a secondary high-voltage terminal that is coupled to the lamp,
the secondary low-voltage terminal and secondary high-voltage terminal being at opposite extremes of the second section,
the first voltage source and the second voltage source being substantially constant, and
the primary low-voltage terminal and the secondary low-voltage terminal are configured to be adjacent each other, so that the primary high-voltage terminal and the secondary high-voltage terminal are maximally separated from each other.
6. The ballast of claim 5, wherein the step-up transformer further comprises
an auxiliary coil, inductively coupled to the secondary coil, that provides a feedback signal that facilitates a control of current through the primary coil to regulate the high voltage signal that is provided to the lamp.
7. The ballast of claim 6, wherein
the auxiliary coil is laid in the first winding direction upon at least one of:
the first section of the step-up transformer, and
a third section of the step-up transformer that is adjacent the first section and separate from the second section.
8. The ballast of claim 6, wherein
the auxiliary coil is laid in the second winding direction upon the second section.
9. The ballast of claim 5, wherein the step-up transformer further comprises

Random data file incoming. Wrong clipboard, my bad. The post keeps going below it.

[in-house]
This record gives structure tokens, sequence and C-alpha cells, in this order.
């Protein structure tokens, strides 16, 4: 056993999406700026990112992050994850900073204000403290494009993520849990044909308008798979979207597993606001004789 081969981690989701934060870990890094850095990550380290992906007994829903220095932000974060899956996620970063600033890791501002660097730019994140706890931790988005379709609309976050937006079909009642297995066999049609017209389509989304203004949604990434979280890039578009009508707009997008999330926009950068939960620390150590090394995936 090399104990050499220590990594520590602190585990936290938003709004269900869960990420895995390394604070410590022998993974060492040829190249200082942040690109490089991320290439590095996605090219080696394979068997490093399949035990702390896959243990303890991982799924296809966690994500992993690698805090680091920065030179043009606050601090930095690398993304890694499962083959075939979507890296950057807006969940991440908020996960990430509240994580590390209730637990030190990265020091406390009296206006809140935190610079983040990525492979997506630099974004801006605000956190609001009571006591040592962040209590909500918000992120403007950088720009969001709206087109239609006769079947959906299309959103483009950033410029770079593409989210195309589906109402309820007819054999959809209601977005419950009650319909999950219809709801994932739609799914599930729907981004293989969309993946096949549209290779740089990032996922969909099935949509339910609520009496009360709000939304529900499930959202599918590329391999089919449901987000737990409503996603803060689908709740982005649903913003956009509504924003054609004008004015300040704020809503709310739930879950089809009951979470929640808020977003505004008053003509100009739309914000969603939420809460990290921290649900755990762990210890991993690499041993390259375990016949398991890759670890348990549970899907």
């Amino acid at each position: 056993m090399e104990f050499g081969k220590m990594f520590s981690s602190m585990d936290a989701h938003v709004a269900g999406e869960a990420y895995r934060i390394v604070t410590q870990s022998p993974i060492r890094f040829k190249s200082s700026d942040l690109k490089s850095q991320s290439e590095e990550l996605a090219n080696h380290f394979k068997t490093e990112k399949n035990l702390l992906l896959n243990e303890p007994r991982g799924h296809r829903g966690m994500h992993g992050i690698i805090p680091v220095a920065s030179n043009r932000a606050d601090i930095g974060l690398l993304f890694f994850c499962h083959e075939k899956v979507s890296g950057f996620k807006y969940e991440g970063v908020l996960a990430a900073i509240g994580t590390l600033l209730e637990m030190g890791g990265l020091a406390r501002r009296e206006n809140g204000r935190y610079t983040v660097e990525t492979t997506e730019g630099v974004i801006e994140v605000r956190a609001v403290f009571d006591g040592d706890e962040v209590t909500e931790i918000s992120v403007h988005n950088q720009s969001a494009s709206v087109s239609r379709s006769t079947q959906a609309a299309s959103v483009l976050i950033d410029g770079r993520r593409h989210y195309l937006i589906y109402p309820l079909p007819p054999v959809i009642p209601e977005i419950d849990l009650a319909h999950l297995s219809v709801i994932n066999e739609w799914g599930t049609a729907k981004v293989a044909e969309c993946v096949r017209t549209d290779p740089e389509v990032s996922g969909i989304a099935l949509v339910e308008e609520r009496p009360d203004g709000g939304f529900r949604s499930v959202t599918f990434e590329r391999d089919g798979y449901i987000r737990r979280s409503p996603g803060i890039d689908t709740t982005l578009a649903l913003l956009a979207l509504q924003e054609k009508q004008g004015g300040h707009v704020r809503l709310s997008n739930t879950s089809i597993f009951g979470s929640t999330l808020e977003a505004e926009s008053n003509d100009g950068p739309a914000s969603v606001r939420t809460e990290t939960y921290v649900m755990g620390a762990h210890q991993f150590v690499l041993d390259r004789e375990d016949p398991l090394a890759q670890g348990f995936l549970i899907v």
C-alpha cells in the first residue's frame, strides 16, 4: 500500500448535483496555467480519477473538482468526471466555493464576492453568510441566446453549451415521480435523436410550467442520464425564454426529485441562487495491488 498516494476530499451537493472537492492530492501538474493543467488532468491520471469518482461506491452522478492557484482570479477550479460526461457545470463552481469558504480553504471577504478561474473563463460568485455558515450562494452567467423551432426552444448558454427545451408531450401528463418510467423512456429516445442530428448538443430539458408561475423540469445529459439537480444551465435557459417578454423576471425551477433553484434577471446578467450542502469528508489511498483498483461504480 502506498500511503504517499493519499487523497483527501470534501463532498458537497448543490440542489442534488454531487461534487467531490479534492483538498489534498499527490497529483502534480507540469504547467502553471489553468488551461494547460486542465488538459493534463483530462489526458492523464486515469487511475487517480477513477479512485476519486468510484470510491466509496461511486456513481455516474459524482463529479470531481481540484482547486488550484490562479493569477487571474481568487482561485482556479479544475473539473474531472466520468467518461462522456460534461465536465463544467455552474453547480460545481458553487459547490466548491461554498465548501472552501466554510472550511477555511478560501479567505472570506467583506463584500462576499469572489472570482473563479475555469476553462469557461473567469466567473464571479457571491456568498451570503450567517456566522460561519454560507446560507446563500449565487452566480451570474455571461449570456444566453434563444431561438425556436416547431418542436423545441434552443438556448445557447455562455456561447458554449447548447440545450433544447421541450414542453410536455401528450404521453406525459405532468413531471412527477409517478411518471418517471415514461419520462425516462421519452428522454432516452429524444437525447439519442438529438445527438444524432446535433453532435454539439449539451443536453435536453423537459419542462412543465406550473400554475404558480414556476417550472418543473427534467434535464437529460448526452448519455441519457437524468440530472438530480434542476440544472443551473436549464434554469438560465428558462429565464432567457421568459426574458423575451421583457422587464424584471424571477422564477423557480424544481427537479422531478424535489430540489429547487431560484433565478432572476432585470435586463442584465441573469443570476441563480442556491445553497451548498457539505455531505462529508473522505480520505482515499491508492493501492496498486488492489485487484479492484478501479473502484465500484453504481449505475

an auxiliary coil, inductively coupled to the secondary coil, that provides a feedback signal that facilitates a control of current through the primary coil to regulate the high voltage signal that is provided to the lamp, wherein
the auxiliary coil includes:
an auxiliary low-voltage terminal that is coupled to a substantially constant voltage source, and
an auxiliary high-voltage terminal,
the auxiliary low-voltage terminal and auxiliary high-voltage terminal being at opposite extremes of the auxiliary coil, and
the auxiliary high-voltage terminal is configured to be farther from the secondary low-voltage terminal than the auxiliary low-voltage terminal is from the secondary low-voltage terminal.
10. A transformer comprising:
a first section having a primary coil that is laid upon the first section in a first winding direction,
a second section, adjacent the first section, having a secondary coil that is laid upon the second section in a second winding direction that is opposite to the first winding direction, and
an auxiliary coil that is laid upon the first section in the first winding direction.
Description
BACKGROUND OF THE INVENTION

1. Field of the Invention

This invention relates to the field of transformers, and in particular to transformers used to provide high voltage for lamps.

2. Description of Related Art